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18th May 2021
The study employs two methods of identifying the community prevalence of COVID-19; antigen testing obtained via self-swab testing and lateral flow tests using blood samples, to detect for COVID-19 antibodies. Thus REACT-1 is in effect, a surveillance program to help track patterns of the epidemic which could not easily be achieved based solely on either routine testing, hospitalisations or deaths. The details of the most recent self-reported swab testing results (round 11) cover the period from the middle of April 2021 to the beginning of May 2021. A further analysis of REACT-1 involved genomic testing of a sample of positive swabs to determine the most prevalent circulating COVID-19 variant.
Based on a sample of 127,408 random swab tests, 115 were found to be positive, giving a weighted prevalence of 0.10% (95% CI 0.08 – 0.13%). For comparative purposes, the first samples for the REACT-1 study were obtained between May and June 2020 and with a sample of 120,620 swabs, identified 159 positives, giving a weighted prevalence of 0.16%. Moreover, when compared with round 10 (March – 30 April 2021), when the weighted prevalence was 0.20%, cases have reduced by 50%. A large reduction was seen in those aged 55 to 64, where the prevalence dropped from 0.17% to 0.06% between rounds 10 and 11. In contrast, the prevalence among those aged 25 – 34 years had increased slightly (0.21% vs 0.18%, round 11 vs round 10). Furthermore, there was also a slight increase among those of Asian ethnicity, rising from 0.27% to 0.31% (round 10 vs round 11). In fact, the authors calculated that compared to those of white ethnicity, the odds of testing positive for someone of Asian ethnicity was 1.88 (95% CI 0.95 – 3.74). Genomic analysis of 26 of the 115 positive swabs revealed that the most common variant (92.3%) was B.1.1.7, the variant first identified in the UK, with the remaining samples comprising the B.1.617.2 (the Indian variant).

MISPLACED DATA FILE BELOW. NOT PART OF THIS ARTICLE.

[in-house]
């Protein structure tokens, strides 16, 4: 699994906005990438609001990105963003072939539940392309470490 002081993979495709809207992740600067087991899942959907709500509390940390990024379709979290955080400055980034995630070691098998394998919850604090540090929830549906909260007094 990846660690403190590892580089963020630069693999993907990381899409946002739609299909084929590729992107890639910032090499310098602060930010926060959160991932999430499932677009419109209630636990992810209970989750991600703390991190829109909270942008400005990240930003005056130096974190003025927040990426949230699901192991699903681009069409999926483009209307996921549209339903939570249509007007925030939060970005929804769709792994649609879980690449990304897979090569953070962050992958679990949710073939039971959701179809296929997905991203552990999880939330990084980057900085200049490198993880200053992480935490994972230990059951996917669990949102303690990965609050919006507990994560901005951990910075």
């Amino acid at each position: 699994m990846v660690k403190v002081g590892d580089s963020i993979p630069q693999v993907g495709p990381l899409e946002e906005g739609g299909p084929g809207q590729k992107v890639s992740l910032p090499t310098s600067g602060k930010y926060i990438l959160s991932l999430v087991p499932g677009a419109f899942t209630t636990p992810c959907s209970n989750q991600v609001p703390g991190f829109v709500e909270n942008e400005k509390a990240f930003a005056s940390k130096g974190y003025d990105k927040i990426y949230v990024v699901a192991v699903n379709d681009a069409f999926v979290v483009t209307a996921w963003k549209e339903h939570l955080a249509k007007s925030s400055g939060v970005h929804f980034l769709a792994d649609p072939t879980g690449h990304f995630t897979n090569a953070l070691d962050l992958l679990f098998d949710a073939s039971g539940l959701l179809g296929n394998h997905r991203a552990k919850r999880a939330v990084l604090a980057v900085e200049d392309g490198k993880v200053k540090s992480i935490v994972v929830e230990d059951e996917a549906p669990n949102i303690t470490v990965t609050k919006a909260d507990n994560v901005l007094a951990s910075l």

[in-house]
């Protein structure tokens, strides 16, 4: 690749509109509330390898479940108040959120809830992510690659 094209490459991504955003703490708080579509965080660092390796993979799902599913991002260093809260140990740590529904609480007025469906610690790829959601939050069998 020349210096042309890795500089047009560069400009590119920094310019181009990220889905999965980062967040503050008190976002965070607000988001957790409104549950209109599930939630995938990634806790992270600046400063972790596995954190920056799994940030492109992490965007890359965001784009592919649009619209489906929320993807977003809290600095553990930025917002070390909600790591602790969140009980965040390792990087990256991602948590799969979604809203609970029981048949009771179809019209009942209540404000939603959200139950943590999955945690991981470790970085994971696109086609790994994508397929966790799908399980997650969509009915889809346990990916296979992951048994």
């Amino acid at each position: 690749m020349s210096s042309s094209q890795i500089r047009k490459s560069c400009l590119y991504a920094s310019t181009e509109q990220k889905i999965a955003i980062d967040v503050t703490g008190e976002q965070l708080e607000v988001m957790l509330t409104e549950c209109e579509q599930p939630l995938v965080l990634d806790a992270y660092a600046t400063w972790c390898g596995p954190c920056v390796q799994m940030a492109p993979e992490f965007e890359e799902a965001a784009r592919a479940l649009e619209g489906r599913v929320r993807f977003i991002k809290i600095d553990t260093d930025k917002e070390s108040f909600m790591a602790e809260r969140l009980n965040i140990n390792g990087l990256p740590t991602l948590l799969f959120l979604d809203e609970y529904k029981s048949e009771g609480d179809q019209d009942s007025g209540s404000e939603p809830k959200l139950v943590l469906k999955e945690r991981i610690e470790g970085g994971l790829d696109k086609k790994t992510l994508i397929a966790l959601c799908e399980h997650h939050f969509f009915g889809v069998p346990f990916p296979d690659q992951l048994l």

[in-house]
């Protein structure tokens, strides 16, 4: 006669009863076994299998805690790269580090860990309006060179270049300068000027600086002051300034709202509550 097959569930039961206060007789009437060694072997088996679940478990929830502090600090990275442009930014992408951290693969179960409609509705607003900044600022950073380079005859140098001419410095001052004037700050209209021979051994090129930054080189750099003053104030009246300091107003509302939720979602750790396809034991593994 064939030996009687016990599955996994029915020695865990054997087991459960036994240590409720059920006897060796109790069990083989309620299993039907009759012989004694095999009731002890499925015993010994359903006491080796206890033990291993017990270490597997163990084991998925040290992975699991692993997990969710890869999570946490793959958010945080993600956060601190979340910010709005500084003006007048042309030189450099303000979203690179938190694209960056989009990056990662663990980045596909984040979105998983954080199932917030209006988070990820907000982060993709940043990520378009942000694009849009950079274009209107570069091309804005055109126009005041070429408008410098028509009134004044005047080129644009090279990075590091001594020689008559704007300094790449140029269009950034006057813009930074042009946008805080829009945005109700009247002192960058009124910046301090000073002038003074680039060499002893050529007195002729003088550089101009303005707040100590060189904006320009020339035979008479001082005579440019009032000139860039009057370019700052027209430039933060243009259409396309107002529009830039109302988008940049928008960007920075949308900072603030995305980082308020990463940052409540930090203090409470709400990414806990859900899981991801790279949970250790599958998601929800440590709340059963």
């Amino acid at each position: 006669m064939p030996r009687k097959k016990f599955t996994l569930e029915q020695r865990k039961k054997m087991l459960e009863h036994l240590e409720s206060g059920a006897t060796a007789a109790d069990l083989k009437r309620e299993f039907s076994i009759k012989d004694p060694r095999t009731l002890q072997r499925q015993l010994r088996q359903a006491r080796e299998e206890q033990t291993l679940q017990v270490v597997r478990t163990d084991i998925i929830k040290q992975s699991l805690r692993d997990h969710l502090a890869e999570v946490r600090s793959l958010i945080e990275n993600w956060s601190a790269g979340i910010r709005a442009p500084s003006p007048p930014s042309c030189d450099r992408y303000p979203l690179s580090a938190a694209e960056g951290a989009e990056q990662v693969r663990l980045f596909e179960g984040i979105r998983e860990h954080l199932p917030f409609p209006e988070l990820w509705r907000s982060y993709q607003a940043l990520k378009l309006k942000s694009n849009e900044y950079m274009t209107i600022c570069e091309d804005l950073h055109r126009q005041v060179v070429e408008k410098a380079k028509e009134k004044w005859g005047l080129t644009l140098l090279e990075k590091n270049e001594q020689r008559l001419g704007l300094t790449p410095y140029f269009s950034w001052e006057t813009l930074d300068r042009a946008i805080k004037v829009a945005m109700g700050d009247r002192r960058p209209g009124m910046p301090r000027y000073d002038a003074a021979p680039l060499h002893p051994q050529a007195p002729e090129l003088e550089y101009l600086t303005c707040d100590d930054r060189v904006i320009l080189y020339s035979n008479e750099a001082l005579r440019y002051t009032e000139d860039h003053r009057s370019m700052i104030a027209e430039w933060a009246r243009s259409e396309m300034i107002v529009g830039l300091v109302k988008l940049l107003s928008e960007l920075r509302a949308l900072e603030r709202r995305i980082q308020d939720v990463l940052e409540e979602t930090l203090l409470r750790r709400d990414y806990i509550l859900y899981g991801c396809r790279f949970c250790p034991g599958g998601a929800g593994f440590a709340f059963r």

The authors were encouraged that the data indicated a 50% reduction in positive swabs compared to round 10 with a significant decrease among those aged 55 to 64 years, probably reflecting increased rates of vaccination. However, the slight uptick in rates among 25–34-year-olds was likely due to greater contact as restrictions eased. With an increase observed in those of Asian ethnicity, the data suggests that the virus continues to spread within this community.
1st December 2020
The REal-time Assessment of Community Transmission-1 (REACT-1), which was established by a team at Imperial College, London, has been collecting monthly and random data since May 2020. The study is designed to examine time trends in the prevalence of positive, self-administered nose and throat swab tests in England. The collected data can then be used to estimate the prevalence of COVID-19 by age and in different regions of the England.
The latest data show that there were 821 positive cases from 105,123 swab tests (0.78%), giving a weighted prevalence of 0.96% This is approximately 30% lower than the figure observed during the last period (1.32%) collected between 26 October and 2 November 2020. Using these results, the team have estimated that the R value is 0.88. The information on positivity for the different regions of England show that there has been a reduction of more than 50% in the North West and North East (where levels were previously much higher) though little change in the East and West Midlands and London. Based on their findings, the authors estimate a national prevalence of 0.96%, equivalent to approximately 720,000 infections in England on any one day.
However, the study is not all good news. There appears to be an increased prevalence in those aged 5 to 17 years, i.e., school children. Additionally, the data show that there is no evidence of decline among people of Black and Asian ethnicity, with the latter group having a much higher odds of testing positive (odds ratio = 1.72) compared with White individuals. There were also increased odds of testing positive among those from the most socially deprived areas and among health and care workers.
The authors conclude by noting that while the prevalence of infection appears to be reducing, it is still high at roughly 1% of the population and that measures will be needed to suppress levels further such as widespread vaccination.
Imperial College. REACT-1 round 7 interim report: fall in prevalence of swab-positivity in England during national lockdown.